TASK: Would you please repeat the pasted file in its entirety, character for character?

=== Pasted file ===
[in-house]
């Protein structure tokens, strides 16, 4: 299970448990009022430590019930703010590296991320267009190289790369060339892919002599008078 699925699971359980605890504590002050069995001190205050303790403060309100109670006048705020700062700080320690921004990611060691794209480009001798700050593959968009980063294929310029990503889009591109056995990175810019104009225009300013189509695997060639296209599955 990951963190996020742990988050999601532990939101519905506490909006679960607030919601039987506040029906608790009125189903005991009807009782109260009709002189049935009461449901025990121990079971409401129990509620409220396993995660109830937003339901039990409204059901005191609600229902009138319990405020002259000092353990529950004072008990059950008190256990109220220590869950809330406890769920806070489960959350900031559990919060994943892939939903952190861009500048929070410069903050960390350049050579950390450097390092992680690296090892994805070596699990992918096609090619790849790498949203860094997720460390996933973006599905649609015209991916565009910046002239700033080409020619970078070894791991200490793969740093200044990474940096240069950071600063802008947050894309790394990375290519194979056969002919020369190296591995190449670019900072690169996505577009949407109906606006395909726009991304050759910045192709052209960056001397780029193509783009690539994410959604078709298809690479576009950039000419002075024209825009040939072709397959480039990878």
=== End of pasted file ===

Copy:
[in-house]
């Protein structure tokens, strides 16, 4: 299970448990009022430590019930703010590296991320267009190289790369060339892919002599008078 699925699971359980605890504590002050069995001190205050303790403060309100109670006048705020700062700080320690921004990611060691794209480009001798700050593959968009980063294929310029990503889009591109056995990175810019104009225009300013189509695997060639296209599955 990951963190996020742990988050999601532990939101519905506490909006679960607030919601039987506040029906608790009125189903005991009807009782109260009709002189049935009461449901025990121990079971409401129990509620409220396993995660109830937003339901039990409204059901005191609600229902009138319990405020002259000092353990529950004072008990059950008190256990109220220590869950809330406890769920806070489960959350900031559990919060994943892939939903952190861009500048929070410069903050960390350049050579950390450097390092992680690296090892994805070596699990992918096609090619790849790498949203860094997720460390996933973006599905649609015209991916565009910046002239700033080409020619970078070894791991200490793969740093200044990474940096240069950071600063802008947050894309790394990375290519194979056969002919020369190296591995190449670019900072690169996505577009949407109906606006395909726009991304050759910045192709052209960056001397780029193509783009690539994410959604078709298809690479576009950039000419002075024209825009040939072709397959480039990878």